Karen Sigurdson will change your life for the better
2020 DFOM graduate Karen Sigurdson wants to help people improve their mental health, and she's already begun.
NOTE: We in the Desautels Faculty of Music are incredibly proud of our students. While COVID-19 is sidelining in-person commencement ceremonies around the globe, we want to find alternate ways to celebrate our graduates and give them the recognition due to them. Until we can gather together to properly applaud the years of study and practice that have led to this milestone, please join us in congratulating our 2020 Desautels Faculty of Music graduates.
Today we celebrate Karen Sigurdson!
Karen Sigurdson has never missed an opportunity to engage.
Sigurdson, who grew up in East Selkirk, Manitoba, began playing piano at age 6, picked up trombone in fifth grade, and then switched to French horn, her instrument of focus in the DFOM, in seventh grade.
“I didn’t know what I wanted to pursue until part-way through grade 12,” she says of her choice to study music in university.
“My experience in my high school performing arts program meant so much to me that I decided to audition for music school,” she says.
Driven to succeed
After a successful audition for the Desautels Faculty of Music, Sigurdson was named a President’s Scholar at the University of Manitoba, a designation given to only a select few students at the University of Manitoba. High school students must enter university with a 95% grade average, and continuing student who wish to remain President’s Scholars must achieve a 4.0 for each year. Sigurdson was a President’s Scholar for all four years of her degree, a monumental feat in itself.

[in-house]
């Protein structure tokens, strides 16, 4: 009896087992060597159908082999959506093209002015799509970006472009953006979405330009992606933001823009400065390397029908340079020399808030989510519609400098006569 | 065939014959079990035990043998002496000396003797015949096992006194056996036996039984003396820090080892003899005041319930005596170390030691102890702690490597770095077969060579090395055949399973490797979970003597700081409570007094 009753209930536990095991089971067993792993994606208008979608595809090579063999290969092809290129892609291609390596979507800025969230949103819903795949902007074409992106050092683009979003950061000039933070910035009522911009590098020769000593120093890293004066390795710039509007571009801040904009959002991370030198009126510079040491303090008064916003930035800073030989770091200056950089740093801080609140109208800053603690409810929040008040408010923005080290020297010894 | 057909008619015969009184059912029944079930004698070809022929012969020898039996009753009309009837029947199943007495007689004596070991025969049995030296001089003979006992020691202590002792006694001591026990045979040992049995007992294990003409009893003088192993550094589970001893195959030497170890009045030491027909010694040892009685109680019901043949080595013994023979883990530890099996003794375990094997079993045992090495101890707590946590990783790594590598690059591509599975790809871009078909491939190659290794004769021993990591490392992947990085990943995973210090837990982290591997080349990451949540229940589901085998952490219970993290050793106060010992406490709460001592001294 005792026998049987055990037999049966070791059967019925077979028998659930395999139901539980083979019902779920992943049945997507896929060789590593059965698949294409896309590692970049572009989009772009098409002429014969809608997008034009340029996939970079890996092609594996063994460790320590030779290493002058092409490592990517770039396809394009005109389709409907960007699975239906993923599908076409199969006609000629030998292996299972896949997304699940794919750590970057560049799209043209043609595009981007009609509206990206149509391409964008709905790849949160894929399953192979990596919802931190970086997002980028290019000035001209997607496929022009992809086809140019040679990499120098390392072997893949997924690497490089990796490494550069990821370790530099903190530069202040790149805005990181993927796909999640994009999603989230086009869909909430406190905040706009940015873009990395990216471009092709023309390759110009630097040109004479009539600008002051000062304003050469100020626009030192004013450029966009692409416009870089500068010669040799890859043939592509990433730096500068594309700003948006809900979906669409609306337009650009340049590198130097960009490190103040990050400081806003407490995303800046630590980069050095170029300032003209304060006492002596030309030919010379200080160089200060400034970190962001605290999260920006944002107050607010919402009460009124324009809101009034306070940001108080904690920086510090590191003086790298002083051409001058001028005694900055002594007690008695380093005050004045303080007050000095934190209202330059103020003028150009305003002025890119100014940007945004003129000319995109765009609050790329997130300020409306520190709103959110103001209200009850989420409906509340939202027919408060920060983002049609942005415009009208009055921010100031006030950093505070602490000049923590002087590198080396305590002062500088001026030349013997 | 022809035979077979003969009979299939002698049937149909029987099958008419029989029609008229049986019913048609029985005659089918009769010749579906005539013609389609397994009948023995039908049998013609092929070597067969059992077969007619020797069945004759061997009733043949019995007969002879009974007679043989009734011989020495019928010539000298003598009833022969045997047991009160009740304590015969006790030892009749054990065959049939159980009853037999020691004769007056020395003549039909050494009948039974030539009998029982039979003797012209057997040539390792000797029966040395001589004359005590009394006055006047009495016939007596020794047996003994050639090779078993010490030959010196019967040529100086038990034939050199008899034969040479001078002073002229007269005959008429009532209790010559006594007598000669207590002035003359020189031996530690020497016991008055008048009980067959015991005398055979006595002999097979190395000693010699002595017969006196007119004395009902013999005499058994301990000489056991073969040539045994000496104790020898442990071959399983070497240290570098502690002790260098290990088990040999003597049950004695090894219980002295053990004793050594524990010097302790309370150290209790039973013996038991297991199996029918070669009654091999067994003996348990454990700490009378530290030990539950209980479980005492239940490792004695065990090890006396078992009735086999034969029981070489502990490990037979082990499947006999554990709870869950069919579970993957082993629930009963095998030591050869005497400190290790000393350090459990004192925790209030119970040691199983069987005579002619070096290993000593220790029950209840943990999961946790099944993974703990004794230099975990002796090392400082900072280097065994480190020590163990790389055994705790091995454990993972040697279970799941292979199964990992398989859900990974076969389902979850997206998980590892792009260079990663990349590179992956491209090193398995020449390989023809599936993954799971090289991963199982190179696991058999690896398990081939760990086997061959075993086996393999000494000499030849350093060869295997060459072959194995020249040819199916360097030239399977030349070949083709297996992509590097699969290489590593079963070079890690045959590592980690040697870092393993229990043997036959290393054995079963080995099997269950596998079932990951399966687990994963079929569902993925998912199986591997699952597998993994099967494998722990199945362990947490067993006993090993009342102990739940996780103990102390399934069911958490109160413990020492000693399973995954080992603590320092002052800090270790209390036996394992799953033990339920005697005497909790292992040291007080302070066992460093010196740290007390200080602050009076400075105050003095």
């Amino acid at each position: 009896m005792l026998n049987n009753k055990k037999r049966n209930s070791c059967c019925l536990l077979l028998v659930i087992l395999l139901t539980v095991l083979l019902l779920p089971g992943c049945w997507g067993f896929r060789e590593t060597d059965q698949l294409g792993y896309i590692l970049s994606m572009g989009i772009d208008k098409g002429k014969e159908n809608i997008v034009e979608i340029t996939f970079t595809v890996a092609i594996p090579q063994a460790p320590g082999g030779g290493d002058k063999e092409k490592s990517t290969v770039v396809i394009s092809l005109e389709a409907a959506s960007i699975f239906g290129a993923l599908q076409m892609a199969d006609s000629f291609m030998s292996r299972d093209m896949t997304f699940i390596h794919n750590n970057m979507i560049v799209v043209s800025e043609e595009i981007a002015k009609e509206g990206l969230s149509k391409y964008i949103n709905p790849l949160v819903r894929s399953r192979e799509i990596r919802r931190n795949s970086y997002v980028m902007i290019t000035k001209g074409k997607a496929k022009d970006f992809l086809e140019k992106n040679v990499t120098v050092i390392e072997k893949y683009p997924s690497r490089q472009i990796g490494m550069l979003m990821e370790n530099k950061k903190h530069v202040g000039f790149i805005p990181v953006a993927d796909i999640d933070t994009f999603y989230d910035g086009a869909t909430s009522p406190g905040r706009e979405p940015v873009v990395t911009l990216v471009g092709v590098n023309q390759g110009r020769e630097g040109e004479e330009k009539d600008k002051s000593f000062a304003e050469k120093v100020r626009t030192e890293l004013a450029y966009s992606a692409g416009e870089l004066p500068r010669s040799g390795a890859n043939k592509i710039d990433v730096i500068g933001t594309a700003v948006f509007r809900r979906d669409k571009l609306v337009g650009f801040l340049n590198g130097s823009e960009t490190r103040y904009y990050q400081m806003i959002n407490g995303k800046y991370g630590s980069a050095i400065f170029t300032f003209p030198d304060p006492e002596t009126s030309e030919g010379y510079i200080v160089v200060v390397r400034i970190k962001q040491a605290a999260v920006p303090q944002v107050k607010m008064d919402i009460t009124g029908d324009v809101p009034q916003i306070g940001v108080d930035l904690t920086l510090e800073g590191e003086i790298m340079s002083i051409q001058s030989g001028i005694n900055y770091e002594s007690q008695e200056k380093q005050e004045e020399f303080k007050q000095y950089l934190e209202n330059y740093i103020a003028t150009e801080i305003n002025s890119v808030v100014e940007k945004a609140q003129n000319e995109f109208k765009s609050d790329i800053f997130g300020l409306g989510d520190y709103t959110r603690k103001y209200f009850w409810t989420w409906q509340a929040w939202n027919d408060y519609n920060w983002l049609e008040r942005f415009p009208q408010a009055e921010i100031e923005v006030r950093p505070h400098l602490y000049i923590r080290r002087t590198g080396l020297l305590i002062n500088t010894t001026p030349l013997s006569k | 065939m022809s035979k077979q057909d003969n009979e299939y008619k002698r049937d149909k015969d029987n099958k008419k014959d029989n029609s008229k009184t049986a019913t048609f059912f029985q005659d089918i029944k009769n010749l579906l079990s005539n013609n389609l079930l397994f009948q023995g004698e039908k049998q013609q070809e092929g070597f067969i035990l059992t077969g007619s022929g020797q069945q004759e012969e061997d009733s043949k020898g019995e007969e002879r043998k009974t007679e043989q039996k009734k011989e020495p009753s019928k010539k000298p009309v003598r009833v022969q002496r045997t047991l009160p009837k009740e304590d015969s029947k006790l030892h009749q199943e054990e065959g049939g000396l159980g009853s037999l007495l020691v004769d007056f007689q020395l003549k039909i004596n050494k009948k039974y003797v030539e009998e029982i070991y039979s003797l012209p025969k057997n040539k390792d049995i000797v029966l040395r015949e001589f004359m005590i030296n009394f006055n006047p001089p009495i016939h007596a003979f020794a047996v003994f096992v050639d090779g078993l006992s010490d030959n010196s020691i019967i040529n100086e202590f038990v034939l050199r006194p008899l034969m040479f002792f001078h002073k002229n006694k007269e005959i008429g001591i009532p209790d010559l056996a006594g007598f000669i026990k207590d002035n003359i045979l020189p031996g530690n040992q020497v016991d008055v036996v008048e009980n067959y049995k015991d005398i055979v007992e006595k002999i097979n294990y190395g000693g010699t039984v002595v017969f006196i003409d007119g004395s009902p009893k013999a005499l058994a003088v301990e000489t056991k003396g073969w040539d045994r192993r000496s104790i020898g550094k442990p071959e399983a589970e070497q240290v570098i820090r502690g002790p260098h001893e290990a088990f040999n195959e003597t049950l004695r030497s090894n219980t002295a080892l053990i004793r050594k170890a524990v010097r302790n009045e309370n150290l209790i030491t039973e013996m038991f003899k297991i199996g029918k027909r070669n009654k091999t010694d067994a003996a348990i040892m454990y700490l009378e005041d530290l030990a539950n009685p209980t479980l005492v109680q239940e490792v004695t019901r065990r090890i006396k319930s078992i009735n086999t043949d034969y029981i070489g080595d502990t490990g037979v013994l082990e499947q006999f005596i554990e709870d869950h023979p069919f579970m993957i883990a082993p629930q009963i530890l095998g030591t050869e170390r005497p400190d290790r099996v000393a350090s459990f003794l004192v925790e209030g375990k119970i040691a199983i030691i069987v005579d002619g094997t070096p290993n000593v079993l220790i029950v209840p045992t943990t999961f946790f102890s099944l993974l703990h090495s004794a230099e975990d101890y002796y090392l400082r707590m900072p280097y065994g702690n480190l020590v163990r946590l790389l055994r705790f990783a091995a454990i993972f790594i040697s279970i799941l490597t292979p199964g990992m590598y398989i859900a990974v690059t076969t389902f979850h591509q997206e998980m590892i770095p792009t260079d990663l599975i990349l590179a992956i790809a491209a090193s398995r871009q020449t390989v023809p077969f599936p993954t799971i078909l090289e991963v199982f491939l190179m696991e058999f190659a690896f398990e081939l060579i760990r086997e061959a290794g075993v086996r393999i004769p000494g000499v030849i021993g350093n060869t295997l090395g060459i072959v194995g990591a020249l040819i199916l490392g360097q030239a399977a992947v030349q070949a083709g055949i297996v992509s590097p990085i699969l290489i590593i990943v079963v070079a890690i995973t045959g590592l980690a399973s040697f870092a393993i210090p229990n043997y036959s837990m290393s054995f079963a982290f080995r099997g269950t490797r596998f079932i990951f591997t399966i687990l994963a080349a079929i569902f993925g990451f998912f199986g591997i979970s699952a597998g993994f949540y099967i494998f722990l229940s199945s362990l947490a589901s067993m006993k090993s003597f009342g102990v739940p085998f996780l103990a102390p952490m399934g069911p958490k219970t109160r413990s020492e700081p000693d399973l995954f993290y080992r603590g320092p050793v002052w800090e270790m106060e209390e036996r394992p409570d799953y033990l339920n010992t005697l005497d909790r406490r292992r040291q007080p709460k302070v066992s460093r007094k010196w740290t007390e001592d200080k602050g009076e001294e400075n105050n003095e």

Not satisfied to rest on her academic laurels, Sigurdson immediately absorbed every opportunity she could.
In addition to playing in the University of Manitoba Wind Ensemble for four years, and the Symphony Orchestra for two and a half years, Sigurdson also diversified her musical portfolio during her time in the faculty.
“I played in two different woodwind quintets and a brass quintet, was an alto in Concert Choir in my first year, performed a couple of times with the Jazz Orchestra on horn, and once with the Percussion Ensemble as a tam-tam player,” she says.
“Karen immersed herself in the vibrant culture of the Faculty of Music, serving on the students’ association and volunteering for many activities,” says her MPS instructor Ken MacDonald, who notes that Sigurdson also worked at the University of Manitoba Active Living Centre (how does she find that time?!).
Sigurdson has served on the Faculty of Music Students’ Association (FMSA) as the faculty’s senate representative, and as the vice stick during her third and fourth years.
“The Faculty of Music Students’ Association has been an important part of my degree,” says Sigurdson.
“Being a member of the FMSA has allowed me to learn so many new skills, explore areas of the university that I would not have otherwise encountered, and forge so many friendships. I am so grateful for all the experiences that I was able to have as an FMSA councillor,” she says.